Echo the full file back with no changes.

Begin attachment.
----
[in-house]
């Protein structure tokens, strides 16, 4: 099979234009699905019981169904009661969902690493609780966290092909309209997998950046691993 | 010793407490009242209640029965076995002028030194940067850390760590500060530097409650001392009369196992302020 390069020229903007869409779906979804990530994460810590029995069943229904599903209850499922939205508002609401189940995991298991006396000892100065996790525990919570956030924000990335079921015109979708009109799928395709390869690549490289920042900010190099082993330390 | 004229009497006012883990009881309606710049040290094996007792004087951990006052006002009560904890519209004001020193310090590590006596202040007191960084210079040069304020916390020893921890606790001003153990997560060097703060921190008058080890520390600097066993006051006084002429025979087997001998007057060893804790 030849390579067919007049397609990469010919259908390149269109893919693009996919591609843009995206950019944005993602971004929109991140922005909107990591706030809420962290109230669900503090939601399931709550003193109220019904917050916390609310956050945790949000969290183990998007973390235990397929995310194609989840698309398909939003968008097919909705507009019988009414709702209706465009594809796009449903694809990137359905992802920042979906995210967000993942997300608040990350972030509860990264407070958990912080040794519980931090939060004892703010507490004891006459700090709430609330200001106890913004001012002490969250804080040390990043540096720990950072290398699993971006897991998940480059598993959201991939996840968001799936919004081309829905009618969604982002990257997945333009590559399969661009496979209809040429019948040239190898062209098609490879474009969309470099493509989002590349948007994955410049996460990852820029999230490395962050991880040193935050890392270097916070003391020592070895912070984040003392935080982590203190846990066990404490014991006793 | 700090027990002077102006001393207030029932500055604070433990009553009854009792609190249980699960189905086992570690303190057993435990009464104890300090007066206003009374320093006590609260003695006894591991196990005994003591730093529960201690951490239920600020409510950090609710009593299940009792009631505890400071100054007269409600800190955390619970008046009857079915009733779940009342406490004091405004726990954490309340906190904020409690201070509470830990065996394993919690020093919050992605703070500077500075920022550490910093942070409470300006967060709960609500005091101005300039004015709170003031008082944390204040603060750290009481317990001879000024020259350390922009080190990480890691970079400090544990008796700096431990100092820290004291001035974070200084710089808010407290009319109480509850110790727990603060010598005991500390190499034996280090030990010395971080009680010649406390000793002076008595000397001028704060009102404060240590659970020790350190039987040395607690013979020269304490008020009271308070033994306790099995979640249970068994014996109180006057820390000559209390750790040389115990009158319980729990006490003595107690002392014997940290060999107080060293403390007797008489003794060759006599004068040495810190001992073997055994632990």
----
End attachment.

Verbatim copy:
[in-house]
């Protein structure tokens, strides 16, 4: 099979234009699905019981169904009661969902690493609780966290092909309209997998950046691993 | 010793407490009242209640029965076995002028030194940067850390760590500060530097409650001392009369196992302020 390069020229903007869409779906979804990530994460810590029995069943229904599903209850499922939205508002609401189940995991298991006396000892100065996790525990919570956030924000990335079921015109979708009109799928395709390869690549490289920042900010190099082993330390 | 004229009497006012883990009881309606710049040290094996007792004087951990006052006002009560904890519209004001020193310090590590006596202040007191960084210079040069304020916390020893921890606790001003153990997560060097703060921190008058080890520390600097066993006051006084002429025979087997001998007057060893804790 030849390579067919007049397609990469010919259908390149269109893919693009996919591609843009995206950019944005993602971004929109991140922005909107990591706030809420962290109230669900503090939601399931709550003193109220019904917050916390609310956050945790949000969290183990998007973390235990397929995310194609989840698309398909939003968008097919909705507009019988009414709702209706465009594809796009449903694809990137359905992802920042979906995210967000993942997300608040990350972030509860990264407070958990912080040794519980931090939060004892703010507490004891006459700090709430609330200001106890913004001012002490969250804080040390990043540096720990950072290398699993971006897991998940480059598993959201991939996840968001799936919004081309829905009618969604982002990257997945333009590559399969661009496979209809040429019948040239190898062209098609490879474009969309470099493509989002590349948007994955410049996460990852820029999230490395962050991880040193935050890392270097916070003391020592070895912070984040003392935080982590203190846990066990404490014991006793 | 700090027990002077102006001393207030029932500055604070433990009553009854009792609190249980699960189905086992570690303190057993435990009464104890300090007066206003009374320093006590609260003695006894591991196990005994003591730093529960201690951490239920600020409510950090609710009593299940009792009631505890400071100054007269409600800190955390619970008046009857079915009733779940009342406490004091405004726990954490309340906190904020409690201070509470830990065996394993919690020093919050992605703070500077500075920022550490910093942070409470300006967060709960609500005091101005300039004015709170003031008082944390204040603060750290009481317990001879000024020259350390922009080190990480890691970079400090544990008796700096431990100092820290004291001035974070200084710089808010407290009319109480509850110790727990603060010598005991500390190499034996280090030990010395971080009680010649406390000793002076008595000397001028704060009102404060240590659970020790350190039987040395607690013979020269304490008020009271308070033994306790099995979640249970068994014996109180006057820390000559209390750790040389115990009158319980729990006490003595107690002392014997940290060999107080060293403390007797008489003794060759006599004068040495810190001992073997055994632990």